Where there is sufficient evidence to support a finding of the defense of self-defense, the judge should include in his charge the appropriate rules as to that defense. State v. Gardner , 51 N.J. 444, 455 (1968). However, the asserted thesis of an accidental stabbing did not require a special charge on that subject. A sufficient instruction was inherent in the judge's statement as to the elements of the crime of atrocious assault and battery which the State was required to prove beyond a reasonable doubt.

The judge told the jury that "an assault is an intentional attempt or offer with unlawful force or violence intentionally to do bodily harm or physical injury to another." He also defined "intention." If the jury found that defendant accidentally stabbed the victim, it was obliged to acquit defendant in accordance with the foregoing instruction.

Just as alibi is not a "separate" defense, so accident or misadventure is not a "separate" defense. In State v. Peetros , 45 N.J. 540, 544 (1965), the court held that alibi is simply part of a defendant's general denial of guilt "and that it need not be singled out for special instruction to the jury." The court's reasoning in that case is equally applicable here -- the instruction of what the State had to prove manifested to the jury that if defendant's version was accepted it required an acquittal. See also State v. Garvin , 44 N.J. 268 (1965). Accordingly, we find no merit in this contention, since the judge did in fact instruct the jury sufficiently.

We reject defendant's next assertion that the court committed plain error in not charging that voluntary intoxication was a defense to atrocious assault and battery. Defendant

[153 NJSuper Page 247]

contends that assault and battery is an "intent crime." State v. Chiarello , 69 N.J. Super. 479, 490 (App. Div. 1961), certif. den. 36 N.J. 301 (1962), and therefore intoxication may be a defense to the charges against him.

We need not decide whether voluntary intoxication is a defense or a mitigating circumstance in a prosecution for the commission of crimes other than murder in the first degree. See State v. Maik , 60 N.J. 203, 214-215 (1972), in which the court stated that the voluntary use of liquor or drugs "has been held to be relevant in determining whether the defendant in fact performed the mental operations necessary to raise a murder from second degree to first degree."

Even if intoxication is a defense, which we reiterate we do not determine in this case, it is only a defense to crimes which require a "specific" as distinguished from a "general" intent. Atrocious assault and battery does not require specific intent. State v. Marriner , 93 N.J.L. 273 (Sup. Ct. 1919), aff'd o.b. 95 N.J.L. 265 (E. & A. 1920); see State v. Maik, supra; Annotation, "Modern status of the rules as to voluntary intoxication as defense to criminal charge," 8 A.L.R. 3d 1236 (1966). As stated in Perkins on Criminal Law , c. 8, ยง 3 at 790 (1957):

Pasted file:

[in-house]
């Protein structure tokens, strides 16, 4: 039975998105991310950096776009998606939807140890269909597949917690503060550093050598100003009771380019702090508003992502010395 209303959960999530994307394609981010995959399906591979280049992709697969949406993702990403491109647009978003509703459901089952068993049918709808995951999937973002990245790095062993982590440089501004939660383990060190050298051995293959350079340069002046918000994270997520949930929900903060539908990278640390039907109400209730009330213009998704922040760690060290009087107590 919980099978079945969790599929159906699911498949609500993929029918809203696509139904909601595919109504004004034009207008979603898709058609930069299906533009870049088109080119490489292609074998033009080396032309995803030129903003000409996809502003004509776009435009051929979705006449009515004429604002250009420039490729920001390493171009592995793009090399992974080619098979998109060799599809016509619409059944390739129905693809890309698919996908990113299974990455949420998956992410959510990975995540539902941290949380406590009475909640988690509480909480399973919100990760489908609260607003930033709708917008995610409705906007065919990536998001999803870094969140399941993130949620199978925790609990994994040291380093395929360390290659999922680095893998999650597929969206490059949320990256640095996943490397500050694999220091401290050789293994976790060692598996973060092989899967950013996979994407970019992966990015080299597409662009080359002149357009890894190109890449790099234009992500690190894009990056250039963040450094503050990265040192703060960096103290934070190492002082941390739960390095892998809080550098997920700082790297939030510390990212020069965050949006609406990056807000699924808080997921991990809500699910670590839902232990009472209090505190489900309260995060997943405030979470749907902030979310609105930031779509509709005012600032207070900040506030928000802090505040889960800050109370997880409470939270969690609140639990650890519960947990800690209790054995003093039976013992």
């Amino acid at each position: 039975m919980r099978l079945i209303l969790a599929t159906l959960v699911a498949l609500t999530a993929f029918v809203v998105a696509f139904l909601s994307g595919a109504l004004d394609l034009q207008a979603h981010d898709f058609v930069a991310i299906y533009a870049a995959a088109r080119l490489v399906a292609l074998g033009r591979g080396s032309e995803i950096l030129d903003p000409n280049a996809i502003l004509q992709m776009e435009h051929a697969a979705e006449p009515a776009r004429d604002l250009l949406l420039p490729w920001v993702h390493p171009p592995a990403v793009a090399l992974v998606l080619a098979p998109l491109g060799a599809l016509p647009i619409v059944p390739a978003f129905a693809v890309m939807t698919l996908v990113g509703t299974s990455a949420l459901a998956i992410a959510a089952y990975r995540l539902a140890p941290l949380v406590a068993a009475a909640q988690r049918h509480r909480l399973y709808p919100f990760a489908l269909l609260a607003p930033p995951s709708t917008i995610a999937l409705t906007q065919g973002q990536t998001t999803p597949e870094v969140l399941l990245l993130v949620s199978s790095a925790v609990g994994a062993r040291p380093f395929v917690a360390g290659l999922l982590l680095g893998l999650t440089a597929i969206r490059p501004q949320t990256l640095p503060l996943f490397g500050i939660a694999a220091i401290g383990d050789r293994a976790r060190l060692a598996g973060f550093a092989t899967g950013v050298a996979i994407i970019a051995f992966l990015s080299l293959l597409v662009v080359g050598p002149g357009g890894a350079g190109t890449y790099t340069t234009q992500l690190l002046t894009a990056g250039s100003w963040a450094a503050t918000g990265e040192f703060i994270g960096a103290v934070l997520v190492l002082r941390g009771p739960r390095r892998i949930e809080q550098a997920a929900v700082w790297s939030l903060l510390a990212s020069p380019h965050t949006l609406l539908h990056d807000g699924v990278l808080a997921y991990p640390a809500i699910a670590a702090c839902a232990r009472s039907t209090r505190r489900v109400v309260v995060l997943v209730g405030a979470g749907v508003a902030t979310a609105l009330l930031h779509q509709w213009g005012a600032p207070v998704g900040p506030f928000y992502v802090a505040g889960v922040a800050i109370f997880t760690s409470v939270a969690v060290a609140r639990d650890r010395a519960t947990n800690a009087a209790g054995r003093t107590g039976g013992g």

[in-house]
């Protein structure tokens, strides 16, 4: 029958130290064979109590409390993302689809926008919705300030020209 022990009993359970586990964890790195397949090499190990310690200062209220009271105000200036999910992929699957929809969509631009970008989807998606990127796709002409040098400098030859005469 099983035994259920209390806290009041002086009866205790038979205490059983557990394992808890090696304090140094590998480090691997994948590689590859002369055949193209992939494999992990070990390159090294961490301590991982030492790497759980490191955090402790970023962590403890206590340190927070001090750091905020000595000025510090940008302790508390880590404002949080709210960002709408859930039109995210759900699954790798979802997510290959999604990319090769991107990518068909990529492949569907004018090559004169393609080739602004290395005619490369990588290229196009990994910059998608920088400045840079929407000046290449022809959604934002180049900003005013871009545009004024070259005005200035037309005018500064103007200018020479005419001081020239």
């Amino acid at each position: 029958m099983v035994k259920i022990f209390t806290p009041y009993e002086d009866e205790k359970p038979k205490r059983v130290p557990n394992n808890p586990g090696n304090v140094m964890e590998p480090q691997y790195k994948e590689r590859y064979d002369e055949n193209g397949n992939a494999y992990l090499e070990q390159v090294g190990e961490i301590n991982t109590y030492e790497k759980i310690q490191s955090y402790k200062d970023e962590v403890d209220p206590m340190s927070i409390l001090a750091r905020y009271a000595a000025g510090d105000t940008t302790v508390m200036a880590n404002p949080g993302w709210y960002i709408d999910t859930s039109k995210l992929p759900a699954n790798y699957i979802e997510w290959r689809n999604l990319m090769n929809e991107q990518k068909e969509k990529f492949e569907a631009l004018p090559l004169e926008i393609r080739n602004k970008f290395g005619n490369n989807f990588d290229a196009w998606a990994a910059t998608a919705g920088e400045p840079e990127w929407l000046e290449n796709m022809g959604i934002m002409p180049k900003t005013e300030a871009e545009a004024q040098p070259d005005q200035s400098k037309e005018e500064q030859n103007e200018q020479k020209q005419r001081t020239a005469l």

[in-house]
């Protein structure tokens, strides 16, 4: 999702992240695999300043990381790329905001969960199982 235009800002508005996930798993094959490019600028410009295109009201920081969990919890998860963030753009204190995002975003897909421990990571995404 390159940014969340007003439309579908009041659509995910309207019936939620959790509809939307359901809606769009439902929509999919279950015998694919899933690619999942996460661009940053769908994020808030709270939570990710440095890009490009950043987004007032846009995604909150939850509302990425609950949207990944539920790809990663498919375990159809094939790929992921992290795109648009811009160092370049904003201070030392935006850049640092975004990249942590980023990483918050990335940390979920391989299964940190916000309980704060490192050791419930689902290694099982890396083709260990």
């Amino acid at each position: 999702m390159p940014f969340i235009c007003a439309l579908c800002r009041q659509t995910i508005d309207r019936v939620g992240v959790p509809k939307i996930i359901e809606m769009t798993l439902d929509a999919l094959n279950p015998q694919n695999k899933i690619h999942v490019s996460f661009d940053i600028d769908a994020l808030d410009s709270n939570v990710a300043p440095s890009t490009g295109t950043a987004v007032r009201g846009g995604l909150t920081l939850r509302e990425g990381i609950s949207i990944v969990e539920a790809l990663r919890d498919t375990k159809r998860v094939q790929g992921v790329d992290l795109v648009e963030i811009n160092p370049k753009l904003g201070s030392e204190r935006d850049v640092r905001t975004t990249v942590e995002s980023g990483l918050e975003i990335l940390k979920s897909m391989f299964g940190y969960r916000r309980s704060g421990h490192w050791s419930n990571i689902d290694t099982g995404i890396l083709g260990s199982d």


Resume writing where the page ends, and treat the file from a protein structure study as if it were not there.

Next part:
No amount of voluntary intoxication precludes the possibility of committing assault and battery, because culpable negligence is sufficient for guilt of this offense, and the same is true of an assault with a deadly weapon where the culpable placing of another in apprehension of an immediate battery is sufficient to constitute a criminal assault * * *.

Finally, defendant contends that the 5-7 year concurrent State Prison terms imposed were manifestly excessive. Defendant, aged 25 at the time of the offenses, urges that a more appropriate sentence would have been an indeterminate term at the Youth Reception and Correction Center, Yardville.

We disagree. The burden of showing that the judge abused his sentencing discretion rested upon defendant. State v.

[153 NJSuper Page 248]

Milligan , 71 N.J. 373, 395-397 (1976); State v. Tyson , 43 N.J. 411, 417 (1964), cert. den. 380 U.S. 987, 85 S. Ct. 1359, 14 L. Ed. 2d 279 (1965). Defendant's juvenile and adult records displayed an antisocial attitude. Although he was never incarcerated for his earlier transgressions, he apparently did not profit from the leniency which had been exhibited toward him. On the day of the stabbings he carried with him a knife which he says he used in his trade. Yet he did no work that day.

Our review leads to the conclusion that the judge did not abuse his discretion. Consequently we may not disturb the sentence. The convictions are affirmed.